A Pointing On "Ego"

In is common in yoga and meditation circles to assume that it is possible to kill, subjugate, throttle, or otherwise control an entity called the "ego," also known as the "small self." In meditation, it has become clear that "ego" is not actually the ongoing, persistent entity depicted in the annals of psychiatry and psychology, but rather a movement or pattern of thought(s) -- a transient, passing phenomenon that creates the impression of continuity by virtue of deriving its pattern from a template stored in memory. Each occurrence of the pattern records itself back into memory and provides the template for the next occurrence, ad infinitum unto the physical death of the thinking brain.

The ability to form an ego was originally a survival trait -- a sense of individuality with an accompanying nominal identity serves the survival needs of its host human organism. For example, one must manifest an ego to haggle with the fruit vendor, or to complain to the bank manager when the ATM has dispensed one too few $20 bills. This is the rightful role of the ego, a tool wielded in the same sense that one uses foot speed to escape a predator or manual dexterity to peel a fruit for eating -- it is a gift of human incarnation that helps us physically survive in the world.

Ego becomes troublesome when it becomes taken with its own success and fears its own extinction. Having had notable success -- we receive much praise and reinforcement when we respond to our names and when we identify baby toys as "mine" -- ego comes to identify its existence with that of the host organism, it sees itself as the organism's essence rather than as a tool or servant of survival. It is an ego with this "sticky" quality or tendency that is seen as problematic in our yogas and meditations.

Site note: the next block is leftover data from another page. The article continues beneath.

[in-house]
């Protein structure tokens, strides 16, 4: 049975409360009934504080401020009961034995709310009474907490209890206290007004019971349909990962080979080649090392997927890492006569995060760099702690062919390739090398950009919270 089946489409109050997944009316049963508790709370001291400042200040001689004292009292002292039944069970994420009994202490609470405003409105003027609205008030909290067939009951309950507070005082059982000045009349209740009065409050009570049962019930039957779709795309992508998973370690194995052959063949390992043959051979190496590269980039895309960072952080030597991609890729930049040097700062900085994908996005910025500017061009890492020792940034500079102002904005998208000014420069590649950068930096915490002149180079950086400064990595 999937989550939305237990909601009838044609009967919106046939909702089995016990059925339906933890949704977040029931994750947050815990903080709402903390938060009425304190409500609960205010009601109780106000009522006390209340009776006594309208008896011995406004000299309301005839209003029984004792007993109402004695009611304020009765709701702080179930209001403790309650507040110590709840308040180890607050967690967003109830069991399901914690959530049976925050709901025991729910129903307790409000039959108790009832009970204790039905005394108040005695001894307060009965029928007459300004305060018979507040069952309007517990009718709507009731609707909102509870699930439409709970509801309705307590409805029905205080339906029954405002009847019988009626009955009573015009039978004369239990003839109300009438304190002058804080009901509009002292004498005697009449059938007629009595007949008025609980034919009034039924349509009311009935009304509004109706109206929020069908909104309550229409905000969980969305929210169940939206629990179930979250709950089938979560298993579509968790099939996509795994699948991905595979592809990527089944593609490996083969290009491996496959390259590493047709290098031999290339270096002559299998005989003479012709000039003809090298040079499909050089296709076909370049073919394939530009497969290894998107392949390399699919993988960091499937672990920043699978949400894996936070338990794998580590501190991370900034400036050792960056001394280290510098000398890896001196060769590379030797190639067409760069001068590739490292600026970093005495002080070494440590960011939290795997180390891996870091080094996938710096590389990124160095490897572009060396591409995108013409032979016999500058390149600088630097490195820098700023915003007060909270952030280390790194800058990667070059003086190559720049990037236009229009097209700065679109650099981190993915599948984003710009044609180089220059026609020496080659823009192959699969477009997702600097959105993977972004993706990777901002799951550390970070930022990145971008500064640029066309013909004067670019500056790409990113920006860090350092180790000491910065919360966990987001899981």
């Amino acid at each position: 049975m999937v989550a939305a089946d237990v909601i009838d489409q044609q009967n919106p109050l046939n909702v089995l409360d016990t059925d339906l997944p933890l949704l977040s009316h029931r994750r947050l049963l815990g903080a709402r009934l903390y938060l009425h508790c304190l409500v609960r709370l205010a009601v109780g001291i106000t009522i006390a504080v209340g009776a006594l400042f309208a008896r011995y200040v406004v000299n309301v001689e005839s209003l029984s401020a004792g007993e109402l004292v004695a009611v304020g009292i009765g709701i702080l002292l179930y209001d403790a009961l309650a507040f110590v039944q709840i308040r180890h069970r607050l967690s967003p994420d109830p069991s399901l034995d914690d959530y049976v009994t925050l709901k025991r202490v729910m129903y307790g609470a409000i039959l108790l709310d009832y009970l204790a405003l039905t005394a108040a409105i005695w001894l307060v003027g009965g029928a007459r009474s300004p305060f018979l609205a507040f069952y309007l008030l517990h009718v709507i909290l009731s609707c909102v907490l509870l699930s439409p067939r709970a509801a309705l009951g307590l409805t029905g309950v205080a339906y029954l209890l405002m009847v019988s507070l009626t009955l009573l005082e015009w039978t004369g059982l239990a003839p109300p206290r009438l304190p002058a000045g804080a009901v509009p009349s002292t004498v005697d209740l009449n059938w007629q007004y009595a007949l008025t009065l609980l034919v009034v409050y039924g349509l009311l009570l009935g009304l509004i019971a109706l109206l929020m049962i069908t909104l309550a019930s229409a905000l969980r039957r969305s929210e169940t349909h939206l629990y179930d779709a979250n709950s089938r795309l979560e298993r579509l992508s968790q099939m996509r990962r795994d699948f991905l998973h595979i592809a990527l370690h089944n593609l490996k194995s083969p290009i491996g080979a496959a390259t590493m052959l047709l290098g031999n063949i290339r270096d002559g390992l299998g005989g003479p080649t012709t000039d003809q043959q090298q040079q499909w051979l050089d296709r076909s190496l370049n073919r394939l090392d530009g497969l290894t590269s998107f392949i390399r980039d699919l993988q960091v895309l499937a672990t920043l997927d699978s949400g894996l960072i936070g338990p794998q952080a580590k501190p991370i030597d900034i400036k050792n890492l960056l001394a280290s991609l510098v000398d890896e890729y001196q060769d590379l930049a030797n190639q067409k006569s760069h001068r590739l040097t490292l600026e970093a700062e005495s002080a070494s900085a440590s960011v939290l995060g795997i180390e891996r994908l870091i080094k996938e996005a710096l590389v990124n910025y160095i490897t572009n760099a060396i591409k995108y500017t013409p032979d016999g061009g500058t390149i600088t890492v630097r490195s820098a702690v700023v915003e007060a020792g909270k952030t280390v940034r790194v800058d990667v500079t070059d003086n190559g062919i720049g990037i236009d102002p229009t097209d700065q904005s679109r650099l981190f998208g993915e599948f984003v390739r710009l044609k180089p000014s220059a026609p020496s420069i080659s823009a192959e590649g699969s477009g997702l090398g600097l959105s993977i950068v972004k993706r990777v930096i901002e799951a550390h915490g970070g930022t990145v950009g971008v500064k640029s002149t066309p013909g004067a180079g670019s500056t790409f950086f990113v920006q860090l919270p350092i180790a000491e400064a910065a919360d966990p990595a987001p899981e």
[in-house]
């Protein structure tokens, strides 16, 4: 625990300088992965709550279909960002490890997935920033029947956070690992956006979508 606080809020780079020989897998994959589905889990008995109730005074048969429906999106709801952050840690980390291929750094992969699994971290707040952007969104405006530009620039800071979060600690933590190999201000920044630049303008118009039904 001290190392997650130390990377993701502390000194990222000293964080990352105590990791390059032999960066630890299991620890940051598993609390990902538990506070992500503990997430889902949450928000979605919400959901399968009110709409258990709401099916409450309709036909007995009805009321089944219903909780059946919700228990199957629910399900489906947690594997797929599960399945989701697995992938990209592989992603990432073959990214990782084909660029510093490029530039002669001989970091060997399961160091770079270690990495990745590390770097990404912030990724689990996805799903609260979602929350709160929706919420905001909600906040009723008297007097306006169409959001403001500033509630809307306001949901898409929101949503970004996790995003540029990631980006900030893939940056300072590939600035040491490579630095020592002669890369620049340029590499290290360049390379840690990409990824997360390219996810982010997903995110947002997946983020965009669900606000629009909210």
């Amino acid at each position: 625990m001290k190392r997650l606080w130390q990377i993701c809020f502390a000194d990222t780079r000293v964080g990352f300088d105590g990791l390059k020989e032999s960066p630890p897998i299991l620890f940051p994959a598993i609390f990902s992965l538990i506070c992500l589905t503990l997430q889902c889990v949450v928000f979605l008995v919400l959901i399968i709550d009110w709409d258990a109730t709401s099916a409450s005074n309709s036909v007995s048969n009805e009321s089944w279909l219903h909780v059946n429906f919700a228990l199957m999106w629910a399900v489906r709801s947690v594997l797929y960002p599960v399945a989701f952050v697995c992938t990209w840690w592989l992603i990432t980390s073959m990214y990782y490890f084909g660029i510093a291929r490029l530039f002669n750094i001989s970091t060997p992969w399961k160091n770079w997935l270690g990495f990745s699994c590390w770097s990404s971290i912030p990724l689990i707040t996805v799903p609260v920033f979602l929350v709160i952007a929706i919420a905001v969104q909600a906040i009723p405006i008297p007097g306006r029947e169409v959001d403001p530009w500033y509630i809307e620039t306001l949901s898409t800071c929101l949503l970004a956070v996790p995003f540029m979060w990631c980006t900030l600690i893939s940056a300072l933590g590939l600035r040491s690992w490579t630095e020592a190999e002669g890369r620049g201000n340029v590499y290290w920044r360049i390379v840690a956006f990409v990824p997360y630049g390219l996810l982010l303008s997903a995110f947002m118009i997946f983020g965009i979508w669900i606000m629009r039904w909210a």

The fact is, my friend, that there has never been a functional human being who does not manifest ego as required -- all the revered ones (other than perhaps a few oddities dependent on others for their survival requirements) show evidence of ego. I would posit that what distinguishes a truthful one from a "normal," ego-driven person is not any permanent absence of ego, but rather the falling away of ego when there is no rightful work for ego to do -- for a truthful one, meditation is not a practice or routine, but a spontaneous perceptual shift that occurs naturally as ego falls away in the absence of anything requiring ego! For the truthful one, ego dies in virtually every moment, thus making perceptual "room" for the truly sacred.